A day after a magnitude 6.4 earthquake on July 4 rattled Southern California, a small team of earthquake engineers and scientists was already near its epicenter, in Ridgecrest, Calif., gathering time-sensitive data.

The team is part of the Geotechnical Extreme Events Reconnaissance Association, which is supported by the National Science Foundation.  The initial seven-member team was organized by Jonathan Stewart, professor of civil and environmental engineering at UCLA. Other UCLA members of the reconnaissance team included professor Scott Brandenberg, and graduate student Pengfei Wang, as well as UCLA alumni Sean Ahdi, of the engineering and scientific consulting firm Exponent, and Christine Goulet, of the Southern California Earthquake Center. More researchers joined the team in subsequent days including UCLA post-doctoral researcher Buka Nweke.  

Stewart answered a few questions about what the team does in the field.

Q: What do you look for in the field? And why is it critical to go in the first few days following an earthquake?

Stewart: It is important to get into the field as quickly as possible after an event for two main reasons. One reason is that the data we are collecting is perishable. For example, in this earthquake we were examining ground deformations related to the fault rupture and soil liquefaction. These both take the form of ground cracks of various sizes. As people walk over these features, or if rain were to occur, much of the evidence would be lost.

A second reason for rapid response is that subsequent events can alter the ground deformation features we are interested in. For this deployment, we were able to get into the field on July 5, the day after the magnitude 6.4 event, and as a result we were able to see ground deformation features caused solely by that event. We revisited those and other sites following the July 5, magnitude 7.1 event. Some of the sites had no additional deformations, while others had new or significantly increased levels of deformation. We can associate observations with specific events because of the rapid response.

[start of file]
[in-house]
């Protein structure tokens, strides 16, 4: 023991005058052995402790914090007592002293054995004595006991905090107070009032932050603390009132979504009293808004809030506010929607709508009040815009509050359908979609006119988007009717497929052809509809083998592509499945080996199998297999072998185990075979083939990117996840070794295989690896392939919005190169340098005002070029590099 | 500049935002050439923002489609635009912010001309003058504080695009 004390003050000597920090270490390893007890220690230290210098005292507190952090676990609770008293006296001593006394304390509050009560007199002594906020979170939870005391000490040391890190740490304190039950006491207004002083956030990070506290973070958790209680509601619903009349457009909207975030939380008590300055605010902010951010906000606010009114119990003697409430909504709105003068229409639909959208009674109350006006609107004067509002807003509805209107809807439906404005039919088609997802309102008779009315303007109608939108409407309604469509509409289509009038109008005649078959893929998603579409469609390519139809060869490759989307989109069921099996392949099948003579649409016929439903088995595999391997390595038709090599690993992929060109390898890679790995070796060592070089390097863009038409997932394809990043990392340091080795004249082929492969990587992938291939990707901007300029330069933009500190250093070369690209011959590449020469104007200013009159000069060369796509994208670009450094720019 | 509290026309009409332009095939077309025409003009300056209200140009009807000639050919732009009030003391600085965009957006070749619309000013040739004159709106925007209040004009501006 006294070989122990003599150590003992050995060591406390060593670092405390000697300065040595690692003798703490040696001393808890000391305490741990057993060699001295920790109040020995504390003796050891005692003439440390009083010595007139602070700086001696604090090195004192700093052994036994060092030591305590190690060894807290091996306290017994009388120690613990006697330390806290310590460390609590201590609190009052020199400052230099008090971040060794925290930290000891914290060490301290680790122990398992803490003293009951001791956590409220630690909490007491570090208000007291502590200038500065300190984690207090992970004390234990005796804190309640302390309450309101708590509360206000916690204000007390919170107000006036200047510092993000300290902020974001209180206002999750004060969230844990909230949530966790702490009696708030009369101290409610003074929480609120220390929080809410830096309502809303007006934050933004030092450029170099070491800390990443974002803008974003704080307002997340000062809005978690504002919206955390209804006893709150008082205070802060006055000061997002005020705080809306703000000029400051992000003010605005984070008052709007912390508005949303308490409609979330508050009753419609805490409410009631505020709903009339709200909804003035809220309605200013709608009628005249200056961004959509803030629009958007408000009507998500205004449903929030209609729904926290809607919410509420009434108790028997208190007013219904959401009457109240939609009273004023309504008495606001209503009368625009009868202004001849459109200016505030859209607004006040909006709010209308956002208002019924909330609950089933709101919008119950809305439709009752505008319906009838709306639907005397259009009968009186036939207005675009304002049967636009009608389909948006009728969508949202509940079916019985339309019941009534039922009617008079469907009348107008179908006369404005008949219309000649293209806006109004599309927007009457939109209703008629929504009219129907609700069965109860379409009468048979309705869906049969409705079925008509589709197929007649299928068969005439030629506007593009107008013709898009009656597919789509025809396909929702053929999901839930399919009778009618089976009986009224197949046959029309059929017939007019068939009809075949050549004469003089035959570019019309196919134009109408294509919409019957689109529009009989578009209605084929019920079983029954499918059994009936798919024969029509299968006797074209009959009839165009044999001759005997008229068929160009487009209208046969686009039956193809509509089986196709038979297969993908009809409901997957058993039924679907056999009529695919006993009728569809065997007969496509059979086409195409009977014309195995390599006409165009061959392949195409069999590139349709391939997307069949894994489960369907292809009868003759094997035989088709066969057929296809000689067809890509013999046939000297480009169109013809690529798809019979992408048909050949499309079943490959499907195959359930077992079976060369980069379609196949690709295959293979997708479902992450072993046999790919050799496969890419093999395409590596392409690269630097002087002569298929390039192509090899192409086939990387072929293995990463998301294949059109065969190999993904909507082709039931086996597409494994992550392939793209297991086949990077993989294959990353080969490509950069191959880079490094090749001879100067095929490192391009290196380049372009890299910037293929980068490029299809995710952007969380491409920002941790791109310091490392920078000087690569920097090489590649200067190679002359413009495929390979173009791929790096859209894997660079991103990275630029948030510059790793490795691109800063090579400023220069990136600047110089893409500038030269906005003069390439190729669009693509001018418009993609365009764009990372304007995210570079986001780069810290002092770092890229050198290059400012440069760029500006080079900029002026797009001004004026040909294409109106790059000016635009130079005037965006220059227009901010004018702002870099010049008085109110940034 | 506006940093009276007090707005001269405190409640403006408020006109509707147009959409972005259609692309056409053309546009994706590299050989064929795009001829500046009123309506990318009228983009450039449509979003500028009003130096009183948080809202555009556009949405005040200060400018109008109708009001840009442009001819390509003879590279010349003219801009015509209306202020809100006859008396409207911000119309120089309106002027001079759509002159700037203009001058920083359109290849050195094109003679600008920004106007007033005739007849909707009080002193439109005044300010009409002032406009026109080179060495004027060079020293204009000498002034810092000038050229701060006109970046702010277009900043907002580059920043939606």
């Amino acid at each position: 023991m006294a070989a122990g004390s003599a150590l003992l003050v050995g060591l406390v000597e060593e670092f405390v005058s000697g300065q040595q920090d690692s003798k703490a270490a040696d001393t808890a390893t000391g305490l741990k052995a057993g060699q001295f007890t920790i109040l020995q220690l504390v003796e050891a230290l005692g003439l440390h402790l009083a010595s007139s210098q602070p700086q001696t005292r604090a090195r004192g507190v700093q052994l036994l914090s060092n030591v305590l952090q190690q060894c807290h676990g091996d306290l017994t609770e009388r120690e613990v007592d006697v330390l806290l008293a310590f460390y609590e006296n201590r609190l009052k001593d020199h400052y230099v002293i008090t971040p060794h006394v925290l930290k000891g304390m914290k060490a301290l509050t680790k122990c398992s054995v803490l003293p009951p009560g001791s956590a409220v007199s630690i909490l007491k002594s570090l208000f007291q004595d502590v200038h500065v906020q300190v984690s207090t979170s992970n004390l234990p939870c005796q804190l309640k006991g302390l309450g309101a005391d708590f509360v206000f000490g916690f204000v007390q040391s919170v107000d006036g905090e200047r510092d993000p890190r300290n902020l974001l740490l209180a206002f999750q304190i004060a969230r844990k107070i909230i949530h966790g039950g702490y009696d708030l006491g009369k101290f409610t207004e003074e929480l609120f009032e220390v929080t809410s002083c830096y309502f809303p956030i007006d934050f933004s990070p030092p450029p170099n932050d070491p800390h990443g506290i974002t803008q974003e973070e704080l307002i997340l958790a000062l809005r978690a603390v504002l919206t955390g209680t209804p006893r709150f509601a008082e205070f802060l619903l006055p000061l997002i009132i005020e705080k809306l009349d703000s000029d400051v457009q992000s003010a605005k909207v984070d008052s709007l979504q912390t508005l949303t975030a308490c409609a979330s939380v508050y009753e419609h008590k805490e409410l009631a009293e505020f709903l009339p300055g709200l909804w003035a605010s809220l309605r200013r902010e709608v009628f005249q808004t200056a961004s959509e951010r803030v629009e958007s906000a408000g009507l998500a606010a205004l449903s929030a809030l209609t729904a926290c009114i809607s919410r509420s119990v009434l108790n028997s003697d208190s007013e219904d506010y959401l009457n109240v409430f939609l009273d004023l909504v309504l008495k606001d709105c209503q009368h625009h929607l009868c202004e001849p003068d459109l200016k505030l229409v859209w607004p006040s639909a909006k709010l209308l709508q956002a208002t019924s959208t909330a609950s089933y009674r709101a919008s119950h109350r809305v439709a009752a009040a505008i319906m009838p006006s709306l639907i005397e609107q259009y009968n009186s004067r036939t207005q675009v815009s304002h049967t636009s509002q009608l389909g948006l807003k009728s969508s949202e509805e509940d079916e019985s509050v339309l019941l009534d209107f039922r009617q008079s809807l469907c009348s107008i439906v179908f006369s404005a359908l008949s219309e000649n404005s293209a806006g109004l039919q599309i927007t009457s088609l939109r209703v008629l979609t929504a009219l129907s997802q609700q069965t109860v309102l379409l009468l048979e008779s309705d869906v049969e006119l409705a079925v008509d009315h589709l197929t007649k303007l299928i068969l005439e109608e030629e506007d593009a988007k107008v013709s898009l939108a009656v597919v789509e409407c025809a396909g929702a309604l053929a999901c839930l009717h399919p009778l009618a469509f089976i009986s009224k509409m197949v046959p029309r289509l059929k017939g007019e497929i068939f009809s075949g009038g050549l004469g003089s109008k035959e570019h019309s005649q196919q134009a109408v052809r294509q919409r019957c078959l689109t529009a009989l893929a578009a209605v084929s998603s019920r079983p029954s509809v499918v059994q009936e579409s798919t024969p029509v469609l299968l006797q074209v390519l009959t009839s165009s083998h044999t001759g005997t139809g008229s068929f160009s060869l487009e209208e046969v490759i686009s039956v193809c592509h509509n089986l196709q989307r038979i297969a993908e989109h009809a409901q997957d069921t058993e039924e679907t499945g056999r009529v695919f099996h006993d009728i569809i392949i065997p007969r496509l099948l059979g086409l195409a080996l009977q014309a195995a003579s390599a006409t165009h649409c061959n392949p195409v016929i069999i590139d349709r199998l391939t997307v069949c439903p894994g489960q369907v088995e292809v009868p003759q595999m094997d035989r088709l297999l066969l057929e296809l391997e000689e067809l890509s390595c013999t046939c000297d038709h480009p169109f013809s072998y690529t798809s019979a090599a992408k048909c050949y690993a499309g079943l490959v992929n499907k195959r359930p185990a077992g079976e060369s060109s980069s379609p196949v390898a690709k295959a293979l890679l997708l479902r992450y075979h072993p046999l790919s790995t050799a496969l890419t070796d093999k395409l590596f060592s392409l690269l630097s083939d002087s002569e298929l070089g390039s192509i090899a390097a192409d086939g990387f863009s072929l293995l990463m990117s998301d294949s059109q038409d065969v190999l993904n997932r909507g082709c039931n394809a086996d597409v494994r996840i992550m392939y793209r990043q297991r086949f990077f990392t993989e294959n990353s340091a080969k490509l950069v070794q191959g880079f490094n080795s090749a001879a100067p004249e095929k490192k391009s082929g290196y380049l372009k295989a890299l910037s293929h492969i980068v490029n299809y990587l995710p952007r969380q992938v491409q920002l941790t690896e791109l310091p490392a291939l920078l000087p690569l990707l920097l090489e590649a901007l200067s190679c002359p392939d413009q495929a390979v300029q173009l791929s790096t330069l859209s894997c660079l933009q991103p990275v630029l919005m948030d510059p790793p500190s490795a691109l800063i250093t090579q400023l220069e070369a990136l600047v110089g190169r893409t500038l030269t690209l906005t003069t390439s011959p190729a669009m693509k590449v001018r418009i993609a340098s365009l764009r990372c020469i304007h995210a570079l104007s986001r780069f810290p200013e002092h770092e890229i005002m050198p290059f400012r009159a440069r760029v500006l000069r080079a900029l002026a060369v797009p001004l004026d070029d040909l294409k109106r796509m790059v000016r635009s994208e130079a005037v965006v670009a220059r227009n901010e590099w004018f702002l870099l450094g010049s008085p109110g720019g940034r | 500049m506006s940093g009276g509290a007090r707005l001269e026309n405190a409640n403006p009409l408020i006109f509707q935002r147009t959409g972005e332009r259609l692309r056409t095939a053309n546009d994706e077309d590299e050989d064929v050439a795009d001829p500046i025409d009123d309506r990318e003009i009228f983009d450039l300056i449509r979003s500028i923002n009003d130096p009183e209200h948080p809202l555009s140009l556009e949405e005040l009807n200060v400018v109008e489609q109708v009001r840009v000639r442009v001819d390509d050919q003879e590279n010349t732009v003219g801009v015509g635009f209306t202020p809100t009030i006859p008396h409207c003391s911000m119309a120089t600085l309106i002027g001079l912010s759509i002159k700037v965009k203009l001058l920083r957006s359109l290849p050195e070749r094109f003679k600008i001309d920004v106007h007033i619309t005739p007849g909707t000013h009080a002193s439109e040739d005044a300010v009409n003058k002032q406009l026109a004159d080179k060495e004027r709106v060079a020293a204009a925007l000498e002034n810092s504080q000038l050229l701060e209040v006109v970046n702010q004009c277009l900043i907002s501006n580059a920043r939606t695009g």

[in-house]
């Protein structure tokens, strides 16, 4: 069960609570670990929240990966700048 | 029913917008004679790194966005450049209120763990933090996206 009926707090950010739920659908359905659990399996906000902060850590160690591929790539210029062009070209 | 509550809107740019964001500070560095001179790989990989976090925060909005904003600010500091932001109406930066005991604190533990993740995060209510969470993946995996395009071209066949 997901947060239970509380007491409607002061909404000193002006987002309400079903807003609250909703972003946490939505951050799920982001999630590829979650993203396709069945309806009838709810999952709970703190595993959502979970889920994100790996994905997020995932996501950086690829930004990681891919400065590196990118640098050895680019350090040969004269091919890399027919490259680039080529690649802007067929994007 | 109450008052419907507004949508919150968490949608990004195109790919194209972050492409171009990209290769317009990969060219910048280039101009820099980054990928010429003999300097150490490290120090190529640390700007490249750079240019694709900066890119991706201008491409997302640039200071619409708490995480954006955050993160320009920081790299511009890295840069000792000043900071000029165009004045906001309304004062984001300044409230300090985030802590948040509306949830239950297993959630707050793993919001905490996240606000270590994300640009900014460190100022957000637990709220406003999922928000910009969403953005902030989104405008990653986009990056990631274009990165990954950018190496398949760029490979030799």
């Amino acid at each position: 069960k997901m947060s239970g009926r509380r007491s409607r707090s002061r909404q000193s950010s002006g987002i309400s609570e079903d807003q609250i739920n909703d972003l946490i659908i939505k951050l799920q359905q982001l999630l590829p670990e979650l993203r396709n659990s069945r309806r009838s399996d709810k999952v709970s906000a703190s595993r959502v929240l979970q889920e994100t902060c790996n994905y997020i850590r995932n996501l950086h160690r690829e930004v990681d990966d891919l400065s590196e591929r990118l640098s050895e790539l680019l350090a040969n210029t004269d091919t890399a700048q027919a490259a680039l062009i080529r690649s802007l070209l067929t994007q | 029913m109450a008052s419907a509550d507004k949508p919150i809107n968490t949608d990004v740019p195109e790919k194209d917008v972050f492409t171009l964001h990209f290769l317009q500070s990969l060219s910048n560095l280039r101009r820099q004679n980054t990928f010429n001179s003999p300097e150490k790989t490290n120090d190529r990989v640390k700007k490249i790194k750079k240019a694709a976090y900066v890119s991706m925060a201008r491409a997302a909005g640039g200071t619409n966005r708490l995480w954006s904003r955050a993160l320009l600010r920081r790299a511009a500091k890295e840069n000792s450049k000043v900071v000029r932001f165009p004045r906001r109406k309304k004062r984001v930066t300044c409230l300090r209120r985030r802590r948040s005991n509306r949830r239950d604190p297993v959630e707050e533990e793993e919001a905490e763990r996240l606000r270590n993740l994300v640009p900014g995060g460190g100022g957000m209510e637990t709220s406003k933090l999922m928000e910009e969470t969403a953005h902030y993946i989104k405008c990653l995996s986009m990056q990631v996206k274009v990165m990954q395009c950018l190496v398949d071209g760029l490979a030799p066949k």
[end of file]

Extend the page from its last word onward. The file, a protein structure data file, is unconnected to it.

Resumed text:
We often need to balance this need for rapid response with staying out of the way of first-responders, especially when collapsed structures have produced casualties. Fortunately, that was not an issue for this deployment, so we deployed rapidly.

Q: What will the collected data be used for?

Stewart: The data is used for a variety of purposes, but its main purpose is to describe field performance of natural and man-made systems to help earthquake engineers and earth scientists understand various processes related to seismic risk -- ground shaking, ground failure, structural and system response. We use the data, and other tools, including physics-informed simulations, to develop models used for seismic hazard and risk characterization. In short, field data collected after major earthquakes directly impacts public safety and earthquake preparedness.

For example, models built in part from this data will be incorporated in updated seismic hazard maps, which are then used in building codes and to guide land development.

Q: What’s the most important field tools for your research and what do they help determine?

Stewart: GPS sensors determine the location of observed effects. Unmanned aerial vehicle overflights enable imaging of observed features and the development of 3D models of post-event terrain. This is useful to evaluate the extent and amount of ground deformations. We also use basic mapping tools – including a tape measure, compass, etc.

The team will post an initial report at GEER’s website in the next few weeks. To best prepare for an earthquake, visit the many resources available online including: https://www.scec.org/learn.